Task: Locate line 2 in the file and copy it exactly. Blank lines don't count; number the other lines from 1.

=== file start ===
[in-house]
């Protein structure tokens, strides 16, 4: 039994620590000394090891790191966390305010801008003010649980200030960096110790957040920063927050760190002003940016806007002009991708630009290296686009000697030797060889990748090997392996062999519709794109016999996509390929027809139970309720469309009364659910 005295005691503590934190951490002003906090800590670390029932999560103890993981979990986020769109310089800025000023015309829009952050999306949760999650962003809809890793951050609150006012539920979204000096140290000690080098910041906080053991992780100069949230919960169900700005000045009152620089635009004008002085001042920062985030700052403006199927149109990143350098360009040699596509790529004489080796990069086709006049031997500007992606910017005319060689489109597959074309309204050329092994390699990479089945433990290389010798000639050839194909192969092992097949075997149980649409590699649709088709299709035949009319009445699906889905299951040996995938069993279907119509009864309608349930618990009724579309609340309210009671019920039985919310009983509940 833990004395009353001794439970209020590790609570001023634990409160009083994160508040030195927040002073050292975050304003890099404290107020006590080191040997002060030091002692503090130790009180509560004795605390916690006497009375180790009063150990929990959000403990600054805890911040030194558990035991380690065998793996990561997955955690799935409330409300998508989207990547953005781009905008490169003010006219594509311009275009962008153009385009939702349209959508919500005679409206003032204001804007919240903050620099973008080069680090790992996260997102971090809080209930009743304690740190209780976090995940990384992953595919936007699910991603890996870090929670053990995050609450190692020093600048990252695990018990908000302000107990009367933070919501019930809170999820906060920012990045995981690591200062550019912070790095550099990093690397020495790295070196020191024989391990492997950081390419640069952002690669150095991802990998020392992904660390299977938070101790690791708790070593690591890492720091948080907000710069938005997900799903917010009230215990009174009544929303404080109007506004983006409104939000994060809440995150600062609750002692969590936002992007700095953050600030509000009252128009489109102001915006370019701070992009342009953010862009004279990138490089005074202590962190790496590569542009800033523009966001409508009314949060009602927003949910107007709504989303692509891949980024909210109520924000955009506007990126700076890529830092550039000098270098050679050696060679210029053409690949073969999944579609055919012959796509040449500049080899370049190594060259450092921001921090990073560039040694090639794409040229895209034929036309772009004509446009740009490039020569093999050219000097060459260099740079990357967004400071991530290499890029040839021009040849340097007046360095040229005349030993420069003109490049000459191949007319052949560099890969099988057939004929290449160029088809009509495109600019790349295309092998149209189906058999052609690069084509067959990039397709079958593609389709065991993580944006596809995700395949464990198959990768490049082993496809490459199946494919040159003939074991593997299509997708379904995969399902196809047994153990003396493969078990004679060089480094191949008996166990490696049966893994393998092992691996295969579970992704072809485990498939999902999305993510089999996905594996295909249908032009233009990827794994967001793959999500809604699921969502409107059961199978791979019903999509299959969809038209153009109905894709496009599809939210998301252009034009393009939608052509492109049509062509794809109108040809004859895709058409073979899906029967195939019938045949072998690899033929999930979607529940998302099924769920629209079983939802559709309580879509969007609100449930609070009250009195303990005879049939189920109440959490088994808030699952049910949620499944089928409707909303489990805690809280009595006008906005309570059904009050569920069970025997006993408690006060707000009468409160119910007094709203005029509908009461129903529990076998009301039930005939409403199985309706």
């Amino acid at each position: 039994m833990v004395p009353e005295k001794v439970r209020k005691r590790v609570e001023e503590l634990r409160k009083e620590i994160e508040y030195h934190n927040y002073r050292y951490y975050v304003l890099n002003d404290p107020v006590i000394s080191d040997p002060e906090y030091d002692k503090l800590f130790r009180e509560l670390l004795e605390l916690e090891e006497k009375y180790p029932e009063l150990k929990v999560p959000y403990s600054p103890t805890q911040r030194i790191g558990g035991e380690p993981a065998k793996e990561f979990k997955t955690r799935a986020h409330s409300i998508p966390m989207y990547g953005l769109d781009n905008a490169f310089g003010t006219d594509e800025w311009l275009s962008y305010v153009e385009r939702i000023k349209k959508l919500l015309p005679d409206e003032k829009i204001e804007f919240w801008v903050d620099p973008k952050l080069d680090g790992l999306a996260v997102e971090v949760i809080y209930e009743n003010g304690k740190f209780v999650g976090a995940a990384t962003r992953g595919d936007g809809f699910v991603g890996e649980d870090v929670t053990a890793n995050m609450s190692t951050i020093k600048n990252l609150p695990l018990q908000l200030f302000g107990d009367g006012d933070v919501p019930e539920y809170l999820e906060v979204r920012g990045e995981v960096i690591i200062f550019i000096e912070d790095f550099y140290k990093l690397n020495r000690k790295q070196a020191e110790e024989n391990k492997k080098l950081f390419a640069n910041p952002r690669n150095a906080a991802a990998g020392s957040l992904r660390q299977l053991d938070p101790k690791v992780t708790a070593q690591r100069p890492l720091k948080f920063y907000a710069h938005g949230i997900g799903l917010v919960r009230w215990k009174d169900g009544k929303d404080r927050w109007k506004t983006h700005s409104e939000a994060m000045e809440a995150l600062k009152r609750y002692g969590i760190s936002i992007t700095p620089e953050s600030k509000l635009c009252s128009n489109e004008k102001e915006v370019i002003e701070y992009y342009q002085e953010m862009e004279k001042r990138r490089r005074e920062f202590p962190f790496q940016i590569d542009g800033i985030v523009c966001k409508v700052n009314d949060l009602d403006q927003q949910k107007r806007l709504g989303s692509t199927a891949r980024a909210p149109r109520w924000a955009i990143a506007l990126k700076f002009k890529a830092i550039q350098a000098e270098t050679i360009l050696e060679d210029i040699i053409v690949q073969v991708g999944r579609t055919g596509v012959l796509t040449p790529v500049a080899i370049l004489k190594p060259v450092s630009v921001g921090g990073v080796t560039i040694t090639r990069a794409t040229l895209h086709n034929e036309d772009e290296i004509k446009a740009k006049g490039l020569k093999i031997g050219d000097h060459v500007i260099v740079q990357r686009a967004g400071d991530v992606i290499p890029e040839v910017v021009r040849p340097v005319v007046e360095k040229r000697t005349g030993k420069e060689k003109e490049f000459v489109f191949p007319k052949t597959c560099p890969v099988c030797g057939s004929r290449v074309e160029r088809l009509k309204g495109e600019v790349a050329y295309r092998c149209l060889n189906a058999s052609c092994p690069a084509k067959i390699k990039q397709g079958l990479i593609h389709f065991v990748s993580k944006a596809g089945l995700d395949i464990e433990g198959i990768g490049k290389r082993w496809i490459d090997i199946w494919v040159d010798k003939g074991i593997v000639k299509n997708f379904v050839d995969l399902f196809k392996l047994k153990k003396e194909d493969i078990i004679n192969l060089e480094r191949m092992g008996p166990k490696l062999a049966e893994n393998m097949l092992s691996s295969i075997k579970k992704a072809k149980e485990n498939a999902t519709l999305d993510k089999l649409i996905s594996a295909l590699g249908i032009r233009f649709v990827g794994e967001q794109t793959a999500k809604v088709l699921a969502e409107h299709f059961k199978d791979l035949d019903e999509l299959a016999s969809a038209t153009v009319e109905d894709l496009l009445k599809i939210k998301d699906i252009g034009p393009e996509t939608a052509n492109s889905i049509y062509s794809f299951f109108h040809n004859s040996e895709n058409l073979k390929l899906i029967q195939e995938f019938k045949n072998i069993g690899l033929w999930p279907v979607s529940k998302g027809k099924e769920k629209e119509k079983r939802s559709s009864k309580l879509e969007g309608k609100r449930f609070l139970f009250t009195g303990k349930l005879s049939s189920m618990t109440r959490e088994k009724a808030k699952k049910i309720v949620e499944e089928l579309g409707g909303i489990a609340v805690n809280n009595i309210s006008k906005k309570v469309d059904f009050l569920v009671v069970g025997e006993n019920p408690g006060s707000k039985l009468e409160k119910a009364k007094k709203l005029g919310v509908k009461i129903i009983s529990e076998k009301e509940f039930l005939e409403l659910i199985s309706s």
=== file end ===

């Protein structure tokens, strides 16, 4: 039994620590000394090891790191966390305010801008003010649980200030960096110790957040920063927050760190002003940016806007002009991708630009290296686009000697030797060889990748090997392996062999519709794109016999996509390929027809139970309720469309009364659910 005295005691503590934190951490002003906090800590670390029932999560103890993981979990986020769109310089800025000023015309829009952050999306949760999650962003809809890793951050609150006012539920979204000096140290000690080098910041906080053991992780100069949230919960169900700005000045009152620089635009004008002085001042920062985030700052403006199927149109990143350098360009040699596509790529004489080796990069086709006049031997500007992606910017005319060689489109597959074309309204050329092994390699990479089945433990290389010798000639050839194909192969092992097949075997149980649409590699649709088709299709035949009319009445699906889905299951040996995938069993279907119509009864309608349930618990009724579309609340309210009671019920039985919310009983509940 833990004395009353001794439970209020590790609570001023634990409160009083994160508040030195927040002073050292975050304003890099404290107020006590080191040997002060030091002692503090130790009180509560004795605390916690006497009375180790009063150990929990959000403990600054805890911040030194558990035991380690065998793996990561997955955690799935409330409300998508989207990547953005781009905008490169003010006219594509311009275009962008153009385009939702349209959508919500005679409206003032204001804007919240903050620099973008080069680090790992996260997102971090809080209930009743304690740190209780976090995940990384992953595919936007699910991603890996870090929670053990995050609450190692020093600048990252695990018990908000302000107990009367933070919501019930809170999820906060920012990045995981690591200062550019912070790095550099990093690397020495790295070196020191024989391990492997950081390419640069952002690669150095991802990998020392992904660390299977938070101790690791708790070593690591890492720091948080907000710069938005997900799903917010009230215990009174009544929303404080109007506004983006409104939000994060809440995150600062609750002692969590936002992007700095953050600030509000009252128009489109102001915006370019701070992009342009953010862009004279990138490089005074202590962190790496590569542009800033523009966001409508009314949060009602927003949910107007709504989303692509891949980024909210109520924000955009506007990126700076890529830092550039000098270098050679050696060679210029053409690949073969999944579609055919012959796509040449500049080899370049190594060259450092921001921090990073560039040694090639794409040229895209034929036309772009004509446009740009490039020569093999050219000097060459260099740079990357967004400071991530290499890029040839021009040849340097007046360095040229005349030993420069003109490049000459191949007319052949560099890969099988057939004929290449160029088809009509495109600019790349295309092998149209189906058999052609690069084509067959990039397709079958593609389709065991993580944006596809995700395949464990198959990768490049082993496809490459199946494919040159003939074991593997299509997708379904995969399902196809047994153990003396493969078990004679060089480094191949008996166990490696049966893994393998092992691996295969579970992704072809485990498939999902999305993510089999996905594996295909249908032009233009990827794994967001793959999500809604699921969502409107059961199978791979019903999509299959969809038209153009109905894709496009599809939210998301252009034009393009939608052509492109049509062509794809109108040809004859895709058409073979899906029967195939019938045949072998690899033929999930979607529940998302099924769920629209079983939802559709309580879509969007609100449930609070009250009195303990005879049939189920109440959490088994808030699952049910949620499944089928409707909303489990805690809280009595006008906005309570059904009050569920069970025997006993408690006060707000009468409160119910007094709203005029509908009461129903529990076998009301039930005939409403199985309706």